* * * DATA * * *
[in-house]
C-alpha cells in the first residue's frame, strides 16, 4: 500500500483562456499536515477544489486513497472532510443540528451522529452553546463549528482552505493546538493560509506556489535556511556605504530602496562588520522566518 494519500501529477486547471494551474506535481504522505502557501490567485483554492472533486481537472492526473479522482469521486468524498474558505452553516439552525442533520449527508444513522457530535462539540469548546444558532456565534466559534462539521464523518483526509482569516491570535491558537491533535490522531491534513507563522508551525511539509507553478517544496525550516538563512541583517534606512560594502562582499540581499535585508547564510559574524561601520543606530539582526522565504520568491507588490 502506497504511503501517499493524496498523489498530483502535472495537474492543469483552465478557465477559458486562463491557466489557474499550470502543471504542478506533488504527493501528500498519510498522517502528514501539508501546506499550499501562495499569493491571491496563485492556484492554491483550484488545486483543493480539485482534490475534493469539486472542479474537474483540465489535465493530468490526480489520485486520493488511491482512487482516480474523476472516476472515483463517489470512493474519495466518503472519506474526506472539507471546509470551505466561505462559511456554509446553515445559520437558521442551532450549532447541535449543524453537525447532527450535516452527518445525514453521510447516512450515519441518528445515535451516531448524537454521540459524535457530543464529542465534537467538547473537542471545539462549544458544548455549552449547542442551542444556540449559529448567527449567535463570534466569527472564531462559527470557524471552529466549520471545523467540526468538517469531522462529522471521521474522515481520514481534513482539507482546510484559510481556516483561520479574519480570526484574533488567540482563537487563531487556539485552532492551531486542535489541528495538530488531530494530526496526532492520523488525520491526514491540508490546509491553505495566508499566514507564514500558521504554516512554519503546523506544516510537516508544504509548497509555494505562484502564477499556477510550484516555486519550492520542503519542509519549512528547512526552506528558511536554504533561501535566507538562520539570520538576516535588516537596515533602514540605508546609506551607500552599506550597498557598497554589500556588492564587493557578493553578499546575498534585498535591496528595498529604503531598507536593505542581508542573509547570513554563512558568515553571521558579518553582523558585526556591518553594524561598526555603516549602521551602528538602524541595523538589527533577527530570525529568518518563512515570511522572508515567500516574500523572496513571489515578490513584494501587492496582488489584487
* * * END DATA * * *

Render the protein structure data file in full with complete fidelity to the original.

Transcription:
[in-house]
C-alpha cells in the first residue's frame, strides 16, 4: 500500500483562456499536515477544489486513497472532510443540528451522529452553546463549528482552505493546538493560509506556489535556511556605504530602496562588520522566518 494519500501529477486547471494551474506535481504522505502557501490567485483554492472533486481537472492526473479522482469521486468524498474558505452553516439552525442533520449527508444513522457530535462539540469548546444558532456565534466559534462539521464523518483526509482569516491570535491558537491533535490522531491534513507563522508551525511539509507553478517544496525550516538563512541583517534606512560594502562582499540581499535585508547564510559574524561601520543606530539582526522565504520568491507588490 502506497504511503501517499493524496498523489498530483502535472495537474492543469483552465478557465477559458486562463491557466489557474499550470502543471504542478506533488504527493501528500498519510498522517502528514501539508501546506499550499501562495499569493491571491496563485492556484492554491483550484488545486483543493480539485482534490475534493469539486472542479474537474483540465489535465493530468490526480489520485486520493488511491482512487482516480474523476472516476472515483463517489470512493474519495466518503472519506474526506472539507471546509470551505466561505462559511456554509446553515445559520437558521442551532450549532447541535449543524453537525447532527450535516452527518445525514453521510447516512450515519441518528445515535451516531448524537454521540459524535457530543464529542465534537467538547473537542471545539462549544458544548455549552449547542442551542444556540449559529448567527449567535463570534466569527472564531462559527470557524471552529466549520471545523467540526468538517469531522462529522471521521474522515481520514481534513482539507482546510484559510481556516483561520479574519480570526484574533488567540482563537487563531487556539485552532492551531486542535489541528495538530488531530494530526496526532492520523488525520491526514491540508490546509491553505495566508499566514507564514500558521504554516512554519503546523506544516510537516508544504509548497509555494505562484502564477499556477510550484516555486519550492520542503519542509519549512528547512526552506528558511536554504533561501535566507538562520539570520538576516535588516537596515533602514540605508546609506551607500552599506550597498557598497554589500556588492564587493557578493553578499546575498534585498535591496528595498529604503531598507536593505542581508542573509547570513554563512558568515553571521558579518553582523558585526556591518553594524561598526555603516549602521551602528538602524541595523538589527533577527530570525529568518518563512515570511522572508515567500516574500523572496513571489515578490513584494501587492496582488489584487